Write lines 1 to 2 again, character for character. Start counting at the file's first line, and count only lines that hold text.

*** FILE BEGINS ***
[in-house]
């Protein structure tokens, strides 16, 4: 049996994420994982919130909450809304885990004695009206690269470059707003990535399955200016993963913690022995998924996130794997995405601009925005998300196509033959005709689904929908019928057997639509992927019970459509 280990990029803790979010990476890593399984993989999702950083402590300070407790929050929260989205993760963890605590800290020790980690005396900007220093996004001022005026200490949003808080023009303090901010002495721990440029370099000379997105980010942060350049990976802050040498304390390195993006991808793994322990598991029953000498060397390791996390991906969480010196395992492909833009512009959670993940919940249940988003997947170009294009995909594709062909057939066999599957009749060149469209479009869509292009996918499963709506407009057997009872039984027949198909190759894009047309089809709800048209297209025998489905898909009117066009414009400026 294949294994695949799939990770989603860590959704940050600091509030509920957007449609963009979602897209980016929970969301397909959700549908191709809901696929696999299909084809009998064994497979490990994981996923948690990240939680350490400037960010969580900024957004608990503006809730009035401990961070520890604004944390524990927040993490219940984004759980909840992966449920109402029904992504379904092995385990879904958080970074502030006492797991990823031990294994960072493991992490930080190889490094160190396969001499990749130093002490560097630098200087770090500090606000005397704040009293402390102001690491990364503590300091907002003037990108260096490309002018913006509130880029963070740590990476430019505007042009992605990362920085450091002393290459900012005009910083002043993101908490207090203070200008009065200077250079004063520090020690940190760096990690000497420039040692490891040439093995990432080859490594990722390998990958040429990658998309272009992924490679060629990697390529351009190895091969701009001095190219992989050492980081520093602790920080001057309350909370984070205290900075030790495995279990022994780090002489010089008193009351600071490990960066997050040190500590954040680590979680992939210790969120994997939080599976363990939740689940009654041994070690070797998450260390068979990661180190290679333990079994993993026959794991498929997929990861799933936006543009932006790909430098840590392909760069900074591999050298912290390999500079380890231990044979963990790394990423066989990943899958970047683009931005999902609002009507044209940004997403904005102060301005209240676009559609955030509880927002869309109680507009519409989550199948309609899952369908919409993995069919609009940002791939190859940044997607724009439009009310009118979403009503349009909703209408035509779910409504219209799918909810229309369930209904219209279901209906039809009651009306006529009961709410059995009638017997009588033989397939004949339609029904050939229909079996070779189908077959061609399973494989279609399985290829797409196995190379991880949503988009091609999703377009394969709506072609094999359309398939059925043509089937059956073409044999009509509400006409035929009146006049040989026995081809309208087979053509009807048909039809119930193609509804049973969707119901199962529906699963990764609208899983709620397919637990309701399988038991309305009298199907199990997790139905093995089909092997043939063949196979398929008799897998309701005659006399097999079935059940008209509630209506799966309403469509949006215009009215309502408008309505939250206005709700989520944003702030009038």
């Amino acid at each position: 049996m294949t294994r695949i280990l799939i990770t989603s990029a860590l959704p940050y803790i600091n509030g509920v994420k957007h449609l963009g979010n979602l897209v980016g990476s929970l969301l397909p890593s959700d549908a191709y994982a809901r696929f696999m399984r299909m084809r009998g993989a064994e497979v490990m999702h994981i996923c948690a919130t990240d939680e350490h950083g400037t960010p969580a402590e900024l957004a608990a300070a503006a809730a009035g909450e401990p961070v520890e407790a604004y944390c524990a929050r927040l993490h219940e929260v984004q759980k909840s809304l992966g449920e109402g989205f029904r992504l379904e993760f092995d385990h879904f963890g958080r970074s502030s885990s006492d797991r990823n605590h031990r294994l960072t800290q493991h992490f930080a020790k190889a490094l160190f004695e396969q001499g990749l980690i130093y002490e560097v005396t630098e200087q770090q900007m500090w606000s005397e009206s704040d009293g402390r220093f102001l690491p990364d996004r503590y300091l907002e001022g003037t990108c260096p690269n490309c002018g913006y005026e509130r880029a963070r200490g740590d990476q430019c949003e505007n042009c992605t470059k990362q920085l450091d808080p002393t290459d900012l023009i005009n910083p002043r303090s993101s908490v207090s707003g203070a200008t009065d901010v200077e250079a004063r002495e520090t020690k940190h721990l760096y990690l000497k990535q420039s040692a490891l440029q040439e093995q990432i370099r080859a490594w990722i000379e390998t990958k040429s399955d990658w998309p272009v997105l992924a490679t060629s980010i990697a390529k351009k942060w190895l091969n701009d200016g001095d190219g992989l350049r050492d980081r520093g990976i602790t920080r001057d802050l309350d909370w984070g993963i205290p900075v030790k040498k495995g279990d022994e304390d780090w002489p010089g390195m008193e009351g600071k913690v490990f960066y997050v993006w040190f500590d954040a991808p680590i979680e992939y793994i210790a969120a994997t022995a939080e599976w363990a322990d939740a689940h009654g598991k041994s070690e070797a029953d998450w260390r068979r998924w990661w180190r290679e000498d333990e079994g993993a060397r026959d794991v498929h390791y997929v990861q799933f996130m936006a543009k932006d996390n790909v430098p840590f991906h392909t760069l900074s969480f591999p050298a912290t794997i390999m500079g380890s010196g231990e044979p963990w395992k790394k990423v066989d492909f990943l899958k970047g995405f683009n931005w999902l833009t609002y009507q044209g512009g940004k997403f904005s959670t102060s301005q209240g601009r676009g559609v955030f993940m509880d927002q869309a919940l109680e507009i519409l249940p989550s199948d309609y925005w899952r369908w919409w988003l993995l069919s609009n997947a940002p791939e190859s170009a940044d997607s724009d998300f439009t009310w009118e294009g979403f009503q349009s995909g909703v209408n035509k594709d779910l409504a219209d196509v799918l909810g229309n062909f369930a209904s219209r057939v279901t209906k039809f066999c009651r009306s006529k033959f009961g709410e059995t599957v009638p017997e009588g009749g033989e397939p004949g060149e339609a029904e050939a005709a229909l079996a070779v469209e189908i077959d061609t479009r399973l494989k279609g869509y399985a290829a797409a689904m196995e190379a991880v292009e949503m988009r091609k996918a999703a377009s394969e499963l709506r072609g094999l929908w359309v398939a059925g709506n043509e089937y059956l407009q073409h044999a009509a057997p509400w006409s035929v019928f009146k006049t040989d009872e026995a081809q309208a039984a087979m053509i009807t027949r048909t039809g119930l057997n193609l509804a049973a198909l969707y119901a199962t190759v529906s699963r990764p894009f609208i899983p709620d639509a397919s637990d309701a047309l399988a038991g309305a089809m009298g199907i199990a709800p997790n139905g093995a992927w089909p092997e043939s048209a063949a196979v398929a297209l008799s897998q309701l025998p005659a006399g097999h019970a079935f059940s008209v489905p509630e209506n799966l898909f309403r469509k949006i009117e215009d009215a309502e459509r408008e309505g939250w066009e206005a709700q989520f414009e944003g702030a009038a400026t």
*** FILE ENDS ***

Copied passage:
[in-house]
């Protein structure tokens, strides 16, 4: 049996994420994982919130909450809304885990004695009206690269470059707003990535399955200016993963913690022995998924996130794997995405601009925005998300196509033959005709689904929908019928057997639509992927019970459509 280990990029803790979010990476890593399984993989999702950083402590300070407790929050929260989205993760963890605590800290020790980690005396900007220093996004001022005026200490949003808080023009303090901010002495721990440029370099000379997105980010942060350049990976802050040498304390390195993006991808793994322990598991029953000498060397390791996390991906969480010196395992492909833009512009959670993940919940249940988003997947170009294009995909594709062909057939066999599957009749060149469209479009869509292009996918499963709506407009057997009872039984027949198909190759894009047309089809709800048209297209025998489905898909009117066009414009400026 294949294994695949799939990770989603860590959704940050600091509030509920957007449609963009979602897209980016929970969301397909959700549908191709809901696929696999299909084809009998064994497979490990994981996923948690990240939680350490400037960010969580900024957004608990503006809730009035401990961070520890604004944390524990927040993490219940984004759980909840992966449920109402029904992504379904092995385990879904958080970074502030006492797991990823031990294994960072493991992490930080190889490094160190396969001499990749130093002490560097630098200087770090500090606000005397704040009293402390102001690491990364503590300091907002003037990108260096490309002018913006509130880029963070740590990476430019505007042009992605990362920085450091002393290459900012005009910083002043993101908490207090203070200008009065200077250079004063520090020690940190760096990690000497420039040692490891040439093995990432080859490594990722390998990958040429990658998309272009992924490679060629990697390529351009190895091969701009001095190219992989050492980081520093602790920080001057309350909370984070205290900075030790495995279990022994780090002489010089008193009351600071490990960066997050040190500590954040680590979680992939210790969120994997939080599976363990939740689940009654041994070690070797998450260390068979990661180190290679333990079994993993026959794991498929997929990861799933936006543009932006790909430098840590392909760069900074591999050298912290390999500079380890231990044979963990790394990423066989990943899958970047683009931005999902609002009507044209940004997403904005102060301005209240676009559609955030509880927002869309109680507009519409989550199948309609899952369908919409993995069919609009940002791939190859940044997607724009439009009310009118979403009503349009909703209408035509779910409504219209799918909810229309369930209904219209279901209906039809009651009306006529009961709410059995009638017997009588033989397939004949339609029904050939229909079996070779189908077959061609399973494989279609399985290829797409196995190379991880949503988009091609999703377009394969709506072609094999359309398939059925043509089937059956073409044999009509509400006409035929009146006049040989026995081809309208087979053509009807048909039809119930193609509804049973969707119901199962529906699963990764609208899983709620397919637990309701399988038991309305009298199907199990997790139905093995089909092997043939063949196979398929008799897998309701005659006399097999079935059940008209509630209506799966309403469509949006215009009215309502408008309505939250206005709700989520944003702030009038």